Some things command our respect – perhaps because of their beauty or power. Respect for the ordinary, especially in intimate relationships, can sustain those connections. Express your respect. Say it. Show it in a gift or gesture, especially during difficult times. That which is accompanied with respect, even if it is difficult, will be better heard.

Today I will respect myself and all others whom I have contact with. I will communicate that respect by what I do and say.

Excerpt from A Quiet Strength: Meditations on the Masculine Soul

A Quiet Strength

“A thoughtful book like this encourages contemplation, rather than hyperactivity, and, oddly, we need good words in order to find fruitful silence.”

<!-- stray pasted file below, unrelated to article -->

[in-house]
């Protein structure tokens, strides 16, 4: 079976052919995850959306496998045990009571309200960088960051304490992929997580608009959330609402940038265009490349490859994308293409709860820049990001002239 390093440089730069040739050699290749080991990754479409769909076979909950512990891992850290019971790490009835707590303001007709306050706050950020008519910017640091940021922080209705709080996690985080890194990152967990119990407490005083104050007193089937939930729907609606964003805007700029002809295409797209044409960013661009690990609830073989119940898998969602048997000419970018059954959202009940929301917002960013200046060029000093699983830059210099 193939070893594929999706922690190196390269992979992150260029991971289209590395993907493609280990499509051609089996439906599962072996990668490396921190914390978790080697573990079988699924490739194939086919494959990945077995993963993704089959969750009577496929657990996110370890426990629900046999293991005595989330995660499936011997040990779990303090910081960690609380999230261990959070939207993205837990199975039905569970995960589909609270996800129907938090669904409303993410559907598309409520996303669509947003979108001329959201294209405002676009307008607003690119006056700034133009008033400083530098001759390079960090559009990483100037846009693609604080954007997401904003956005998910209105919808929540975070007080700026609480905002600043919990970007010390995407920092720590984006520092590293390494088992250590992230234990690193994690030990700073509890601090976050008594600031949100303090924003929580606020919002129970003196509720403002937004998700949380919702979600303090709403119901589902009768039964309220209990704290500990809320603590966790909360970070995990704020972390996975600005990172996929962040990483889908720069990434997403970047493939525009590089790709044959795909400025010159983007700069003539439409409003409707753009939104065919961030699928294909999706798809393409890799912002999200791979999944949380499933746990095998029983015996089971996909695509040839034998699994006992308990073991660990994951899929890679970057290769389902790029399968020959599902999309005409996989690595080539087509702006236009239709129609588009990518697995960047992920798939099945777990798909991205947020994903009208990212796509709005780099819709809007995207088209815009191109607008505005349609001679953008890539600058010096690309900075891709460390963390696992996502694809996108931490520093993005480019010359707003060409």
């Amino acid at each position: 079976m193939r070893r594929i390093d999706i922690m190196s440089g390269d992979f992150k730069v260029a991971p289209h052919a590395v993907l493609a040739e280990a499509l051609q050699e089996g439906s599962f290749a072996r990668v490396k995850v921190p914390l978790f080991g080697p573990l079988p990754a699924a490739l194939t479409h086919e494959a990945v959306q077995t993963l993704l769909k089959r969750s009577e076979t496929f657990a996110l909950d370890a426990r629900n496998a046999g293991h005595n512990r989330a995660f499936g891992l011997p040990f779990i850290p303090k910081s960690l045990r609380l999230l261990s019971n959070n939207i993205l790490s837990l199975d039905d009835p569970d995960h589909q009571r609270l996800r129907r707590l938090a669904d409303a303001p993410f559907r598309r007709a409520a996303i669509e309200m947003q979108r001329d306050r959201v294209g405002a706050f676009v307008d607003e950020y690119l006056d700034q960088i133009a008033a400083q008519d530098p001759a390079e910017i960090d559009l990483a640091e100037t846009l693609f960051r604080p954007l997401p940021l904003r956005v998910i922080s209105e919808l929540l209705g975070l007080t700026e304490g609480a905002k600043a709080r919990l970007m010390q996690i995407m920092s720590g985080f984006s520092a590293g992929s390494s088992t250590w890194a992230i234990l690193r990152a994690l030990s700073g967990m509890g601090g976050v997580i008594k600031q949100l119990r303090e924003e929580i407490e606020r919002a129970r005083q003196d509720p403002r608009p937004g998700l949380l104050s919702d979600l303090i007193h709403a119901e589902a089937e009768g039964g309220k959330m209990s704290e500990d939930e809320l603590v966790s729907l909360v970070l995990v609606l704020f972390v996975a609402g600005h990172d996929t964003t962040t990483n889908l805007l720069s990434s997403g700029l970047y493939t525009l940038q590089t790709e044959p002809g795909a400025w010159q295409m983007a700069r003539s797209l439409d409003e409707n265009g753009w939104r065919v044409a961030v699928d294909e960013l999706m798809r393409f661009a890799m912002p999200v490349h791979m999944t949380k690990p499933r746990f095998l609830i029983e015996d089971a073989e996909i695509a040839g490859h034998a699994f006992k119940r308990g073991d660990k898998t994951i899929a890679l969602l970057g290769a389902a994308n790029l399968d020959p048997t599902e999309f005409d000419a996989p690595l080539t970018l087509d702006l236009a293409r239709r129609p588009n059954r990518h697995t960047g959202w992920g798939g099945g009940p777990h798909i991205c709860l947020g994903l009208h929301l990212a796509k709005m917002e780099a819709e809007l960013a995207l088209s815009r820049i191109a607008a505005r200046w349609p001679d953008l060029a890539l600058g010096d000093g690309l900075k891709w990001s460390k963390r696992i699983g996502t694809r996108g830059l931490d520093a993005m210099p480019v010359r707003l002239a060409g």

~ Thomas Moore – Care of the Soul

Who will mentor, teach, and touch the souls of the boys who have been bullied, bloodied and beaten literally or figuratively?

Each day from now until the 11th Annual Creative Change Conference, “It Happens to Boys,” I’ll be providing a daily meditation excerpt from A Quiet Strength: Meditations on the Masculine Soul for the boys inside all men and for the man-father to the boy, and for women who love their sons, husbands, lovers, and fathers.

I hope you will join me for this important conference to be held on Oct. 4, 2019 at the ABC Recovery Center located at 44359 Palm Street in Indio, California.

Making Peace

“Blessed are the peacemakers.” ~ Matthew 5:9